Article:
Trader Talk

Turkey's lira becomes canary in coal mine of a market crisis

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Once again, we are at one of those strange moments in modern trading where an obscure currencythe Turkish lirais being watched carefully this morning, specifically the dollar/lira relationship.

Why? Because the aggressive actions by the Turkish central bank overnight--raising their overnight lending rate from 7.75 percent to 12 percent--are being watched to see if that kind of strong medicine will stabilize the markets.

Many traders are not trading—they just appear to be watching.

The same holds for the dollar/yen relationship. The yen is again near its highest levels in a month against the dollar; that relationship has moved almost tick for tick with the S&P 500 recently, showing that the market is still very dependent on liquidity that the yen carry trade provides.

I just returned from the Inside ETF conference in Florida, where the discussion among the investment advisors and ETF providers was largely about the turmoil in emerging markets.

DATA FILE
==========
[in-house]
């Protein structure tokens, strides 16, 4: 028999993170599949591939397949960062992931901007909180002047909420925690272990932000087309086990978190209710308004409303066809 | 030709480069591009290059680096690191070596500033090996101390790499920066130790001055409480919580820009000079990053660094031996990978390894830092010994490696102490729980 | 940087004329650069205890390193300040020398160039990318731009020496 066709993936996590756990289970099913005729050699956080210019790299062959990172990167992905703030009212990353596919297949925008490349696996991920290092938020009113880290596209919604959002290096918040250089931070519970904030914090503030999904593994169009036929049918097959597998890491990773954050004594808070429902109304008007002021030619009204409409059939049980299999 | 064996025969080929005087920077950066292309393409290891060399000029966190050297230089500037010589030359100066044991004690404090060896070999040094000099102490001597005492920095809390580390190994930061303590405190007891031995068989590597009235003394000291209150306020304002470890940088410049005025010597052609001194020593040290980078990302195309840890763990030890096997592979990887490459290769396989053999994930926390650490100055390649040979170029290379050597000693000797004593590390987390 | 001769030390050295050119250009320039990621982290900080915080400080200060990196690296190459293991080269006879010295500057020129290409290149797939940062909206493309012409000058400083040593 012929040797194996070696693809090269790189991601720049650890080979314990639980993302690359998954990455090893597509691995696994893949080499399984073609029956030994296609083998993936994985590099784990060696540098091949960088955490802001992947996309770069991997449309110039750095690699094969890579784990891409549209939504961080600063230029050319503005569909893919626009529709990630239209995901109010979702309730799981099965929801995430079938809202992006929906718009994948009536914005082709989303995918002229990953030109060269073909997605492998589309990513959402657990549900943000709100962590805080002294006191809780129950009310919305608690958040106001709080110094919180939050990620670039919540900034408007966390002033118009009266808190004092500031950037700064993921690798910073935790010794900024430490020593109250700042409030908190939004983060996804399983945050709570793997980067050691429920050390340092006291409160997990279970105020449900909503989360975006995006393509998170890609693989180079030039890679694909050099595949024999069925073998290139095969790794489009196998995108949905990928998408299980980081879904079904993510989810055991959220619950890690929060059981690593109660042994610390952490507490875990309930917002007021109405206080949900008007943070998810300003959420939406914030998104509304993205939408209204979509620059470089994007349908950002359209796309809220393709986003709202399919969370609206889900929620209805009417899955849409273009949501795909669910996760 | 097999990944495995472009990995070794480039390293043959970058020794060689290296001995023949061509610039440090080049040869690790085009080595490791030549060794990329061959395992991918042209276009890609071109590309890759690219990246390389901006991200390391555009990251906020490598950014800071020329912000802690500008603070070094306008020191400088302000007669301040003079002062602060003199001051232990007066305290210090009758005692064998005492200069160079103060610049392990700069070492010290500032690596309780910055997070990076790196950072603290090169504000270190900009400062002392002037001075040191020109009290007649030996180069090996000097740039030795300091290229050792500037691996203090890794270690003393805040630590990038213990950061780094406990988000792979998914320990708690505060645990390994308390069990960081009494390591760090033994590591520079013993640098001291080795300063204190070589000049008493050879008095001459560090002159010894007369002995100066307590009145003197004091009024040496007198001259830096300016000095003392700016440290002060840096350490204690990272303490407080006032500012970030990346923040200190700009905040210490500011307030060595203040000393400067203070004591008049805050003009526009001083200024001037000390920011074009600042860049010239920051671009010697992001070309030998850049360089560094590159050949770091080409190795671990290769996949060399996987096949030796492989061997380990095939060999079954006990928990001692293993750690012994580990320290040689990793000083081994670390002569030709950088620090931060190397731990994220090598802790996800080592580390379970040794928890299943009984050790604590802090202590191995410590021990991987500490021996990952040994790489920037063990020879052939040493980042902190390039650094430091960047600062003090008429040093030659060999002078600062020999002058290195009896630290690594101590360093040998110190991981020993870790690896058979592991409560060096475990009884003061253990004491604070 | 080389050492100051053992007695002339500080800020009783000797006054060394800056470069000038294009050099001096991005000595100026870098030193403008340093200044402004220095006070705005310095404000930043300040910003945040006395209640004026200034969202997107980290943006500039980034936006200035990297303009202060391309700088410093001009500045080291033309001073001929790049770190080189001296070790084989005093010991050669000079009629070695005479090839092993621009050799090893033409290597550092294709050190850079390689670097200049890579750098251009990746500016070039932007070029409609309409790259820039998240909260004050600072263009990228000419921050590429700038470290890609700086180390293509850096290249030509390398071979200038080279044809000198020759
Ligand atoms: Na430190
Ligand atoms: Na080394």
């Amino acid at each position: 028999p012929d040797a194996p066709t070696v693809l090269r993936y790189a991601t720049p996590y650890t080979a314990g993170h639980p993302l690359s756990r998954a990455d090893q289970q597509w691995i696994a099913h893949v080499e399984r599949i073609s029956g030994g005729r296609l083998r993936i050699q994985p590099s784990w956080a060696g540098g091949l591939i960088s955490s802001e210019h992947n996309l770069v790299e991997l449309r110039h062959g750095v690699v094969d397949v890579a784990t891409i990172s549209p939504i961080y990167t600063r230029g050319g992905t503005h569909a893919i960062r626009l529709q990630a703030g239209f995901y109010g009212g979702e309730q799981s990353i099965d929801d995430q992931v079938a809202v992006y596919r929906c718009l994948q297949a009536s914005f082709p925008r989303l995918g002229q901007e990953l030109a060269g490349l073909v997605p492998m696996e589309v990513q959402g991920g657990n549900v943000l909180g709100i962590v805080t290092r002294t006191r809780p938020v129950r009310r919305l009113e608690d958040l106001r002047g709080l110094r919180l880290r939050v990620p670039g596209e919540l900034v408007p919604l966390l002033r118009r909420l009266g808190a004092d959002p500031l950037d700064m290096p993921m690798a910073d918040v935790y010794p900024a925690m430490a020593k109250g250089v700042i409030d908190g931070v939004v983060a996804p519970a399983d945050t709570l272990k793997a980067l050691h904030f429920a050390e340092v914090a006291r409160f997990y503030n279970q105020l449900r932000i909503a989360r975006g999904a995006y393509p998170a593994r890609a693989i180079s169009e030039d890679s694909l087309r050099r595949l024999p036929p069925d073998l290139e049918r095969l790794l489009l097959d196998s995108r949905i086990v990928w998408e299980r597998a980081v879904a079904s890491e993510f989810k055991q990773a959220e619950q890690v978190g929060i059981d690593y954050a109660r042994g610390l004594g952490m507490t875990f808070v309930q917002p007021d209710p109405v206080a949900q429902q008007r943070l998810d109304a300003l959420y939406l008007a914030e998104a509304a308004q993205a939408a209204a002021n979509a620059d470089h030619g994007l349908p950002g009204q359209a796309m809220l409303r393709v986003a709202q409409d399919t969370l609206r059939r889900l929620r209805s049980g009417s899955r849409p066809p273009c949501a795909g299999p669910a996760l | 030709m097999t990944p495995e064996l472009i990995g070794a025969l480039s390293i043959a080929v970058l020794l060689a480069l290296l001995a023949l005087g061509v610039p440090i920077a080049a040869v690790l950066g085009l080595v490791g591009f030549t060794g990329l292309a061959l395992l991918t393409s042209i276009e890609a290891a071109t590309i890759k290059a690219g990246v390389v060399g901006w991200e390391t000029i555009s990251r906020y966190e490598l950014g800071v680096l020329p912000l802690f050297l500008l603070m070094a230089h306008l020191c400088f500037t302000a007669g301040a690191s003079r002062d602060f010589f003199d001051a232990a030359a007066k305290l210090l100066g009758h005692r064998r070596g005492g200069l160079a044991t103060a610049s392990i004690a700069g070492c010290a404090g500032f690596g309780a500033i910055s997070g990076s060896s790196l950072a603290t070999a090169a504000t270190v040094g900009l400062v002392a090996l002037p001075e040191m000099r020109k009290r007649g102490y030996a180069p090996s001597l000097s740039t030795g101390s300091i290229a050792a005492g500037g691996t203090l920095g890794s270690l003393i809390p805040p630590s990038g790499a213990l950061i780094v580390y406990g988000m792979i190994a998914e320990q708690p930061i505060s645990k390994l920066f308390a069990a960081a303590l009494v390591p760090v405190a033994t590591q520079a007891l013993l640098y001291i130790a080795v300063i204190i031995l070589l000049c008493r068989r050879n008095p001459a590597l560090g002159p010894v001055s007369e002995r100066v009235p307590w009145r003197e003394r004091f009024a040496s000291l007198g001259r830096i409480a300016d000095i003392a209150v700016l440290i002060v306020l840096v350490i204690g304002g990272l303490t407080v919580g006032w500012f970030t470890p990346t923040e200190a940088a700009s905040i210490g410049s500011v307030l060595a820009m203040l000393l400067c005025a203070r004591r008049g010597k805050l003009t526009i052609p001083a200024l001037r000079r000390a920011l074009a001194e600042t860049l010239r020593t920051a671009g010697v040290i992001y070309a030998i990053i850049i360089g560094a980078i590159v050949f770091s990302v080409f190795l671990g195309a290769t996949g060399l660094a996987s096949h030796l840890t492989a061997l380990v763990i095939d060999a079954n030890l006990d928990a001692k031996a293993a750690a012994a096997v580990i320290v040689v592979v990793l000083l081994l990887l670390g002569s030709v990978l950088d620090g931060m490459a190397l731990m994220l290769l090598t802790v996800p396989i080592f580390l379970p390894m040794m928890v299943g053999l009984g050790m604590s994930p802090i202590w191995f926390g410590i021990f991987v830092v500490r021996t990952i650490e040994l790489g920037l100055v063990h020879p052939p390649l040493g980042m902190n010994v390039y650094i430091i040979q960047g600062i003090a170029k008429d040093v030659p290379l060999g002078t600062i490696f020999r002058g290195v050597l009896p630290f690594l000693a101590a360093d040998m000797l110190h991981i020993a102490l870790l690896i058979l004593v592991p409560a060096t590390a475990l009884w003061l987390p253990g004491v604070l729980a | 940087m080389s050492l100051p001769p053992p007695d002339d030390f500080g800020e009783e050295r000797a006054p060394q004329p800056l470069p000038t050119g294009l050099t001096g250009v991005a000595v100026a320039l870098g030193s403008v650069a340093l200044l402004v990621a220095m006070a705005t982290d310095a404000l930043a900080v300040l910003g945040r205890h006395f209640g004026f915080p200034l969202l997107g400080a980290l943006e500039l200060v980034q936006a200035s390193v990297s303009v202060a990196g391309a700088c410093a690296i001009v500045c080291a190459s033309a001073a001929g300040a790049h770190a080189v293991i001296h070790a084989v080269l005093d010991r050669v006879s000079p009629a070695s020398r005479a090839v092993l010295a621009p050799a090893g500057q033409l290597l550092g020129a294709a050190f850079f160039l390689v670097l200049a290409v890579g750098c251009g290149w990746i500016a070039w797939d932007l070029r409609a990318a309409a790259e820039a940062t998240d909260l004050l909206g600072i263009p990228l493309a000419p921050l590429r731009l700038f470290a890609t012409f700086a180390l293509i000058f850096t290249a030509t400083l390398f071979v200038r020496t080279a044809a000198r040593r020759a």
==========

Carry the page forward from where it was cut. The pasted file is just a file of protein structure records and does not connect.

In the seminars, much of the discussion was historical: this is a classic Emerging Market crisis. Countries that have notable current-account deficits sell their reserves of foreign currencies to prop up their own currencies.

When that doesn't work, they raise rates (Turkey and South Africa this morning, following India), trying to keep money in their country. However, it's tough to do that short-term, as once money starts to come out it doesn't just stop on a dime.

The irony, of course, is that bond yields have been declining in both Europe and the U.S. as the money comes out of emerging markets and into the world's largest economy, while yields have been rising in EM countries. In a perfect world, this would attract flows in the other direction.

This, however, is far from a perfect world. We have all become behavioral economists now, and the fear of big losses overseas is much greater than the prospect of marginal gains by staying overseas. When the Turks raise their overnight lending rate from 7.75 percent to 12 percent, it may help stabilize the currency but it does not exactly foster growth.

And what about prospects for the Federal Reserve's taper? Many traders I have spoken to support continuing to taper, but they think pulling back on bond purchases means growth will slow. Therefore, they are selling in anticipation of the fourth quarter being the high growth print for the cycle.


Why you should care about Turkey

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By CNBC's Bob Pisani